Evaluation of an optimized context-specific drug-drug interaction alerting system

Research output: Chapter in Book/Report/Conference proceedingMeeting abstract (Book)

Abstract

IntroductionA common approach to reduce unwanted drug-drug interactions (DDIs) in hospital practice is the use of clinical decision support systems (CDSS). However, most CDSS for DDI screening generate alerts with low specificity leading to alert fatigue.ObjectiveThe main objective was to investigate whether a newly developed context-specific DDI alerting system would improve alert acceptance.MethodsA controlled pre-post intervention study was conducted in 4 departments in a university hospital. After a 7-month pre-intervention period, the new system was activated in the intervention group, while the old system remained activated in the control group. Post-intervention data was collected for a 7-month period. The new CDSS included a follow-up system for real-time evaluation of the alerts by a clinical pharmacist.ResultsA significant increase of the overall acceptance rate was observed between the pre- and post-intervention period (2.2% versus 52.4%; p < 0.001) for the intervention group and between the intervention and control group (2.5% versus 52.4%; p < 0.001) in the post-intervention period. There were no significant differences in acceptance rates between the pre- and post-intervention period in the control group and also not between the control and intervention group in the pre-intervention period. Although the clinical pharmacist conducted only 10 interventions, the follow-up of alerts seemed important because interventions were conducted for high risk situations.ConclusionsThe improvement was probably related to several optimization strategies including the customization of the severity classification, the creation of individual screening intervals, the inclusion of context factors for risk assessment, the new alert design and the creation of a follow-up system. The marked increase in alert acceptance looks promising and should be further evaluated after hospital wide implementation. System aspects that require further optimization were identified and will be developed. Further research is warranted to develop context-aware algorithms for complex DDIs.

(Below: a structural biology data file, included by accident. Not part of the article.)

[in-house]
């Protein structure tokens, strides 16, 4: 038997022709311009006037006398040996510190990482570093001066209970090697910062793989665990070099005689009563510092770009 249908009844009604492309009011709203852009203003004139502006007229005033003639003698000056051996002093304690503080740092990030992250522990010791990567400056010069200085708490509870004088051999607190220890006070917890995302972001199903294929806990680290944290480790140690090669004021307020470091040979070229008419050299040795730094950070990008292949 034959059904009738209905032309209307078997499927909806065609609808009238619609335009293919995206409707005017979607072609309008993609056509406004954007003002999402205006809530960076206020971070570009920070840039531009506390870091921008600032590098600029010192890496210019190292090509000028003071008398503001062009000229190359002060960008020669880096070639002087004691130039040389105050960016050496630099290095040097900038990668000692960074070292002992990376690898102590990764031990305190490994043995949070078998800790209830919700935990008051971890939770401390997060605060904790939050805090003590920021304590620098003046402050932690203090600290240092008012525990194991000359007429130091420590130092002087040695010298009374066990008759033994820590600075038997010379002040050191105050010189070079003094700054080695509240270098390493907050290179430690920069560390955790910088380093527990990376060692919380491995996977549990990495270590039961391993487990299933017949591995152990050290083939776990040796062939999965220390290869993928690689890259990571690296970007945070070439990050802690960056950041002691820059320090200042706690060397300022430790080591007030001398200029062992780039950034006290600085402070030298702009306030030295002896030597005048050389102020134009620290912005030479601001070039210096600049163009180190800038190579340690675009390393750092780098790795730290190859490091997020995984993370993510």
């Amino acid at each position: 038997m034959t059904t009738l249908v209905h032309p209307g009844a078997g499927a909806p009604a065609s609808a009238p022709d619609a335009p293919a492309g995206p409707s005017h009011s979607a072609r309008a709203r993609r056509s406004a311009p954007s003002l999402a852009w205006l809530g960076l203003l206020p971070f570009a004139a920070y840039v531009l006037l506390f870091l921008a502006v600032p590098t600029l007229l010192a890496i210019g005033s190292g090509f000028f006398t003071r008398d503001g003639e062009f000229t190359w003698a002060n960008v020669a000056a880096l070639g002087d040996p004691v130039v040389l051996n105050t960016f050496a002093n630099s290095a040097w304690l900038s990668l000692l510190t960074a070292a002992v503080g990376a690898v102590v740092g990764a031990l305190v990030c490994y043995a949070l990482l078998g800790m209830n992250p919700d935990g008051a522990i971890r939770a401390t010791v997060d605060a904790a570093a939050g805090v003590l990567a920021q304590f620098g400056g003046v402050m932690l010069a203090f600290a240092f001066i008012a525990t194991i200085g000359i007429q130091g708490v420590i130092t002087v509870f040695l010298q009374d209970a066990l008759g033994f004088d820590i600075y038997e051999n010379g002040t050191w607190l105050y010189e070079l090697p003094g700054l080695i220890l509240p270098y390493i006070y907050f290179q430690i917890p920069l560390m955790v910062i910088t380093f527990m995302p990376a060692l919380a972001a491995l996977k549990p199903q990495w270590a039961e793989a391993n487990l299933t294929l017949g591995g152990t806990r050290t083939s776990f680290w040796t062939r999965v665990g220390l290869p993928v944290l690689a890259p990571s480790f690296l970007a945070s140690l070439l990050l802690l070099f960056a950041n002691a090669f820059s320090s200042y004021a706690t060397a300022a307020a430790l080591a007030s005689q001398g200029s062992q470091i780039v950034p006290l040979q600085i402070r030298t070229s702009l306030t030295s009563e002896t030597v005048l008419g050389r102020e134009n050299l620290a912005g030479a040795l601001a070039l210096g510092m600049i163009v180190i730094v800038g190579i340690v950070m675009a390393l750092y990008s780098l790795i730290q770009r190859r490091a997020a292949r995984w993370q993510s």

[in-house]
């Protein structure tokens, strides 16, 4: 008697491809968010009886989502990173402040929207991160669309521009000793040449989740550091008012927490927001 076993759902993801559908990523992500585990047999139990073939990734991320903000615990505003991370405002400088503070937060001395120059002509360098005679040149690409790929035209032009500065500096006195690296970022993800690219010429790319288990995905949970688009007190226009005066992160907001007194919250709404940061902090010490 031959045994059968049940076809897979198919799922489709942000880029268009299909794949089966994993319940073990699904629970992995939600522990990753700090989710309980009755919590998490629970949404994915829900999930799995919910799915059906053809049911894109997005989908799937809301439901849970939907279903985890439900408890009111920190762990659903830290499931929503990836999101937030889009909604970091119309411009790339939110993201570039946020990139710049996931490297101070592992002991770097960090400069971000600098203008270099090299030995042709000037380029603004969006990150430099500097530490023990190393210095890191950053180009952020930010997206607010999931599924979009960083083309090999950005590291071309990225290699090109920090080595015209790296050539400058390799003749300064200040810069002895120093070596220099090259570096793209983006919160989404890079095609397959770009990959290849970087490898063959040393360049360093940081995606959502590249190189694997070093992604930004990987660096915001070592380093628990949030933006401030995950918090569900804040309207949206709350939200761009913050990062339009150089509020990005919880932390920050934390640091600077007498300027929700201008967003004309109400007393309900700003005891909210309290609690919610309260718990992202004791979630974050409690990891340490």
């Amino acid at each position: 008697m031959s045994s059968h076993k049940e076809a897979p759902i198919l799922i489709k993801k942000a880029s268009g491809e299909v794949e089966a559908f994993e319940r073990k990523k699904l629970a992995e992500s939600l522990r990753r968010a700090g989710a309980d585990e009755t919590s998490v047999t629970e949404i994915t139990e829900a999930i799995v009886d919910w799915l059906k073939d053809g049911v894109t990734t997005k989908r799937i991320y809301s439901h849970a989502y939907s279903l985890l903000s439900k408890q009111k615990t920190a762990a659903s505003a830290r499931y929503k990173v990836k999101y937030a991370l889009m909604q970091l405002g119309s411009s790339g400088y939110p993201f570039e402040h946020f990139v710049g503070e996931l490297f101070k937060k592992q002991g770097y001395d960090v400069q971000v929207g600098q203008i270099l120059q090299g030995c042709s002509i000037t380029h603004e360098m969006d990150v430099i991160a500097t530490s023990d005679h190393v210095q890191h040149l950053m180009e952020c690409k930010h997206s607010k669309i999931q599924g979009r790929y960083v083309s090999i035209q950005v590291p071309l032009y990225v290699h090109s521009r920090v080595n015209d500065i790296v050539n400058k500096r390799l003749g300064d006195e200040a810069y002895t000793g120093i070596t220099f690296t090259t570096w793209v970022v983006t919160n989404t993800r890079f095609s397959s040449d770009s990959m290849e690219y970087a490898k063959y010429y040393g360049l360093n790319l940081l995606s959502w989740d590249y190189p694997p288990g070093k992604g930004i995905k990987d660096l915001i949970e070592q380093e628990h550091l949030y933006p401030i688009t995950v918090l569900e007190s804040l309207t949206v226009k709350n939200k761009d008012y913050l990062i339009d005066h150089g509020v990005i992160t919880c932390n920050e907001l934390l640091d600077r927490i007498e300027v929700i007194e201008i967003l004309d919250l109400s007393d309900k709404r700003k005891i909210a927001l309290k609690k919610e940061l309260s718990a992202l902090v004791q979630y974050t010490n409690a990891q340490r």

Original languageEnglish
Title of host publicationThird Belgian Pharmaceutical Care Symposium
Publication statusPublished - 7 Feb 2015
EventThird Belgian Pharmaceutical Care Symposium - Zemst, Belgium
Duration: 7 Feb 20157 Feb 2015

Conference

ConferenceThird Belgian Pharmaceutical Care Symposium
CountryBelgium
CityZemst
Period7/02/157/02/15

Keywords

  • Clinical Decision Support
  • drug-drug interactions

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